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By Ted Judy
Twenty years ago I kept and bred a lot of Lake Malawi cichlids. It is hard to beat the riot of color in a well-stocked Malawi community. Matthew (my 7-year-old fish fanatic in the making) discovered this colorful genre about a year ago, and has been slowly taking over tank space in the house ever since. We are up to three Malawi community tanks: a 42-gallon bow front in Matthew’s room, a 55-gallon in the family room, and a 40-gallon breeder in the fish room. I decided to take advantage of these three tanks for the contest by converting the tanks from purely aesthetic communities into breeding colonies.
What is the difference between a community and a breeding colony? A community can be any mix of fish regardless of sex ratio, age and compatibility (though I would hope they all can get along). A breeding colony is a group of fish set up to encourage breeding. There is some cross over. Purists and serious breeders will usually set up single-species colonies with only one or two males and many females. These large colonies will usually produce a lot of fry, but only of one species. Matthew and I chose to sacrifice large numbers of fry in hopes of getting multiple species to breed in the same tank.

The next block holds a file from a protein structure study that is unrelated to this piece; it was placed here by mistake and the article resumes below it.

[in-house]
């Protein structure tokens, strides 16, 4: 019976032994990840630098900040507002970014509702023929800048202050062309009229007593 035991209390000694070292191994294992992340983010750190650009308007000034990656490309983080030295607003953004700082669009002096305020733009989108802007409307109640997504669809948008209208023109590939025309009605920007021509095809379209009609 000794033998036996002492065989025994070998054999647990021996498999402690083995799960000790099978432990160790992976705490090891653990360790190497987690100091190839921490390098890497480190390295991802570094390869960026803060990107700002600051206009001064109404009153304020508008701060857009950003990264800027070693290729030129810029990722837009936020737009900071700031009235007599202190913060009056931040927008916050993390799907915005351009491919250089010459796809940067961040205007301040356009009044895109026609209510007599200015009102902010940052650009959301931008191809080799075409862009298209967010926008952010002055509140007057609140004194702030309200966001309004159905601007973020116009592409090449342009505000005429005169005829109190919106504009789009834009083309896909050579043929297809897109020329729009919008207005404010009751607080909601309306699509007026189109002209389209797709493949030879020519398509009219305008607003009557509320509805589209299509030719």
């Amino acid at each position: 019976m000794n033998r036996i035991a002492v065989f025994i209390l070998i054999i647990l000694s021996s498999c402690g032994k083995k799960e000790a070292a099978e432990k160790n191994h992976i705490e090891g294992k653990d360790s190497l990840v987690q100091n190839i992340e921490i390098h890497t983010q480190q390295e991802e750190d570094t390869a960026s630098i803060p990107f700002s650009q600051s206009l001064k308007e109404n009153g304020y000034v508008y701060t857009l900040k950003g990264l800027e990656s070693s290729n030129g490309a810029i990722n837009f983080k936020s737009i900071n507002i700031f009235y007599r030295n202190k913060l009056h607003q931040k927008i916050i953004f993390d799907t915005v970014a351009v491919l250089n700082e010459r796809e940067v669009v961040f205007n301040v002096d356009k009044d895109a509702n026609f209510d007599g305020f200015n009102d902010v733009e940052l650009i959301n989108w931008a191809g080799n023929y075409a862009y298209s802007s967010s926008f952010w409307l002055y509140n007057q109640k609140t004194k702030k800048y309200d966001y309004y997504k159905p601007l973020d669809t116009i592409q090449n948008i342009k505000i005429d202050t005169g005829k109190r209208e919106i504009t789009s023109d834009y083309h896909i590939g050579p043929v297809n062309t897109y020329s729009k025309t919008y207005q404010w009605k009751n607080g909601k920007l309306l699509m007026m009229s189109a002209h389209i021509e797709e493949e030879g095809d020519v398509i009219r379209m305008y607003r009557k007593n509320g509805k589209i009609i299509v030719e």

The trick is to set up groups of fish that are compatible, but are not so similar that hybridization is likely to occur. Luckily there are so many different Lake Malawi cichlids that finding a good mix is not too hard to do. The two main breeding tanks are the 42-gallon bow front and the 55-gallon. The 40-breeder in the fish room has one species old enough to spawn (Labeotropheus trewavasae “Mphanga”) and a bunch of young fish that are growing up to be the next groups to go into the spawning tanks.
Labeotropheus trewavasae “Mphanga.”
The 42-gallon tank has a quad (one male and three females) of adult Aulonacara stuartgranti ‘Ngara’ peacocks, a trio of Metriaclima sp. “white top Hara” and a trio of the electric blue “johanni” Melanochromis cyaneorhabdos. We had to get rid of a few single males of different species and find some females to fill out the colonies. We also added a lot more hiding places, which we did very inexpensively by asking the local plant nursery for any large damaged flower pots. Matthew is very good at getting free broken pots, which we broke more until they would fit in the tank. A big pile of the curving terra cotta pieces is perfect for these cichlids.
Aulonacara stuartgranti “Ngara.”
The 55-gallon has a quad of large OB Labeotropheus fuellebourni, a group of eight (two males, six females) Metriaclima sp. “Msobo,” and a trio of Pseudotropheus sp. “red cheek.” I am a little concerned about hybridization between the Pseudotropheus and Metriaclima, but I have not seen any evidence of it happening. In my experience, if there are suitable mates of the same species for all the fish in the tank hybrid breeding rarely occurs. I will hope for the best and pay careful attention to the fry.